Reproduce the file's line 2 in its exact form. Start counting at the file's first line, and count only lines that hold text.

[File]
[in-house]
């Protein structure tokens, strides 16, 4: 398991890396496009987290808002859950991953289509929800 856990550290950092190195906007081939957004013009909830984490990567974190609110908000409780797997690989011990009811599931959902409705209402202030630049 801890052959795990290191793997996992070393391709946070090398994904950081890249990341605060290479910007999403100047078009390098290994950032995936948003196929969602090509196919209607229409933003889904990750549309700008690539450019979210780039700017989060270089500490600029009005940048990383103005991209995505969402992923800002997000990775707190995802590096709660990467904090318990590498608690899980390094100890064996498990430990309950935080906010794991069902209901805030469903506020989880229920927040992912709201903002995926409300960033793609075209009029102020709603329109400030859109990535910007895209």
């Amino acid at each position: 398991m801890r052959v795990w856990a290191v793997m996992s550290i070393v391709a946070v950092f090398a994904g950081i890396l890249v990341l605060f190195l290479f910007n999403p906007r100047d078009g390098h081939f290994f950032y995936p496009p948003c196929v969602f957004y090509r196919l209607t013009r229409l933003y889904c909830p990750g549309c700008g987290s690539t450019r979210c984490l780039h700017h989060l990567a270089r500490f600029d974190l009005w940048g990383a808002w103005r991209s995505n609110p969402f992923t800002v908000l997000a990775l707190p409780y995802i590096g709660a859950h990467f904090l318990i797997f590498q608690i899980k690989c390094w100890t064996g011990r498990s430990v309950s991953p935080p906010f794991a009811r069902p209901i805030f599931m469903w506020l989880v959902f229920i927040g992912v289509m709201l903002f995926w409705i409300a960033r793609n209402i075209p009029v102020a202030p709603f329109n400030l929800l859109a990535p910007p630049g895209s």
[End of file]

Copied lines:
């Protein structure tokens, strides 16, 4: 398991890396496009987290808002859950991953289509929800 856990550290950092190195906007081939957004013009909830984490990567974190609110908000409780797997690989011990009811599931959902409705209402202030630049 801890052959795990290191793997996992070393391709946070090398994904950081890249990341605060290479910007999403100047078009390098290994950032995936948003196929969602090509196919209607229409933003889904990750549309700008690539450019979210780039700017989060270089500490600029009005940048990383103005991209995505969402992923800002997000990775707190995802590096709660990467904090318990590498608690899980390094100890064996498990430990309950935080906010794991069902209901805030469903506020989880229920927040992912709201903002995926409300960033793609075209009029102020709603329109400030859109990535910007895209």